Reverberation Characteristics of Architectural Spaces: Touching Mystery
Reverberation characteristics of two [architecturally] contrasting worship spaces were the theoretical basis for this research, centered on participants’ memory (past, present, and future), a theme of aesthetics (as process rather than object-oriented), and the creative imagination as vehicle for participants to articulate their experiences. Themes of awe, wonder, and mystery emerged. The results suggest that reverberation characteristics hold potential to function as a language of mystery, informing the perception of music and addressing its theological significance. We are all challenged to use existing reverberation characteristics more creatively and to factor reverberation characteristics into the design of planned new architectural spaces.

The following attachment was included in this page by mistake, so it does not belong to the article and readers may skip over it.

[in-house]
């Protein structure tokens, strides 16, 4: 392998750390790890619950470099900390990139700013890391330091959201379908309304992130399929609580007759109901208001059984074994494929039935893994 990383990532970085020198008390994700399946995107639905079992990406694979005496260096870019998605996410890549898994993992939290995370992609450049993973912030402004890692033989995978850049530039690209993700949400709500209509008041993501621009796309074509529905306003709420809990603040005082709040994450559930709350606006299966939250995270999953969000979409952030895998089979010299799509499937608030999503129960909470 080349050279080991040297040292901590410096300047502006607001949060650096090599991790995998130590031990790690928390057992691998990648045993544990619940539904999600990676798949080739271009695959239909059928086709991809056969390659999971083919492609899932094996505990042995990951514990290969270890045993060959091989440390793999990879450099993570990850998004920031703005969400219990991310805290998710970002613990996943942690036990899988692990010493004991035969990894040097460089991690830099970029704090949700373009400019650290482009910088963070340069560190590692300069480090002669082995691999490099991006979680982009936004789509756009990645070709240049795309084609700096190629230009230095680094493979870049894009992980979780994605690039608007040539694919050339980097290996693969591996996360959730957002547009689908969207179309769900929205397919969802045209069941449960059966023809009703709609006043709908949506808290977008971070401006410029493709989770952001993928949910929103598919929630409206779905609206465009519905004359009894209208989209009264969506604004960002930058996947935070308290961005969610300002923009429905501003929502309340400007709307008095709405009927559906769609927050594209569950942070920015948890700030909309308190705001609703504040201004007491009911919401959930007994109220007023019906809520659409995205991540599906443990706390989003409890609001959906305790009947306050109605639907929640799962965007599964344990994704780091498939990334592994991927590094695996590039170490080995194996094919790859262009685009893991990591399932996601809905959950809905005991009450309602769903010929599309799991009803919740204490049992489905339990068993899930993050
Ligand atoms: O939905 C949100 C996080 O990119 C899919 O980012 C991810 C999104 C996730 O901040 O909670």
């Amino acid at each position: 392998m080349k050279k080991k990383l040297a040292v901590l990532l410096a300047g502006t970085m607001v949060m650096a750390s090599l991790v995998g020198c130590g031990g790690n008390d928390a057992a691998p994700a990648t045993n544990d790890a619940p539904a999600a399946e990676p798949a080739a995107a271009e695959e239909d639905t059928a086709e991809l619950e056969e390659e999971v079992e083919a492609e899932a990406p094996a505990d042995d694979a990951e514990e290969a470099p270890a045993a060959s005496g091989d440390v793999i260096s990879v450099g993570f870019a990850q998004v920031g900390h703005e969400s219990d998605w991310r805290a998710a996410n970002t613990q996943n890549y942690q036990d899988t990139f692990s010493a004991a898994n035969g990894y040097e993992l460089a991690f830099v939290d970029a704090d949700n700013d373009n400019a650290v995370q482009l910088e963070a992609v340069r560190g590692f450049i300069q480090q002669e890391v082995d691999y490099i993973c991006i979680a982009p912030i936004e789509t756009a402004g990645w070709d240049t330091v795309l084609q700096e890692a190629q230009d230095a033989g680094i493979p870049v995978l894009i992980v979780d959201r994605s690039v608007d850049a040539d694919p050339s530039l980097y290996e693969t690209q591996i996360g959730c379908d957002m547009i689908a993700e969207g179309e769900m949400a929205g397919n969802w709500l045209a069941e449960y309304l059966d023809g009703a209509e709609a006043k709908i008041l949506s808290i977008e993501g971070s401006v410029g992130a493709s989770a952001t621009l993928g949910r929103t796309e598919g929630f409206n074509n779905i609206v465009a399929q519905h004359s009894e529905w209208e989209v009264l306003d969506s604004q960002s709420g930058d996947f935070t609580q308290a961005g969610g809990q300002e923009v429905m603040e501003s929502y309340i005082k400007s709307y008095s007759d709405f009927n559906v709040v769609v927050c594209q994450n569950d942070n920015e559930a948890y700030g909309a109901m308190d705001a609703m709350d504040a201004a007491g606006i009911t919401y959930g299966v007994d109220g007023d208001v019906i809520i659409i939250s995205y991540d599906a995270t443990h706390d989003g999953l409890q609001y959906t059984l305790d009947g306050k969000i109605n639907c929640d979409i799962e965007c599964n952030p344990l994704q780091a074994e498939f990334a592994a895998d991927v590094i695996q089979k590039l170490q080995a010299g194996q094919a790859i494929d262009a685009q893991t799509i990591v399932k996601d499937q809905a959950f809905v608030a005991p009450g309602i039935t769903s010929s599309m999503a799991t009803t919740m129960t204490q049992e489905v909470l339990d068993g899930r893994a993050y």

Bruce Wheatcroft, D.Min., has spent most of his working career in the service of the church as a conductor, organist, teacher, and administrator. He holds a D.Min. in theology from St. Stephen’s College, Edmonton, an M.Mus in musicology from the University of Alberta, a B.Mus. in organ performance from the University of Calgary, and the ARCCO diploma from The Royal Canadian College of Organists. He has lectured at undergraduate and graduate levels for the University of Alberta and has taught for the faculty of music at McGill University. He has frequently been heard as a recitalist and conductor for national CBC broadcasts and has performed at national conventions of The Royal Canadian College of Organists. He has held important church music posts in Montréal and Western Canada, is active as an adjudicator, and has developed a distinguished career as a teacher, workshop leader, and lecturer throughout North America.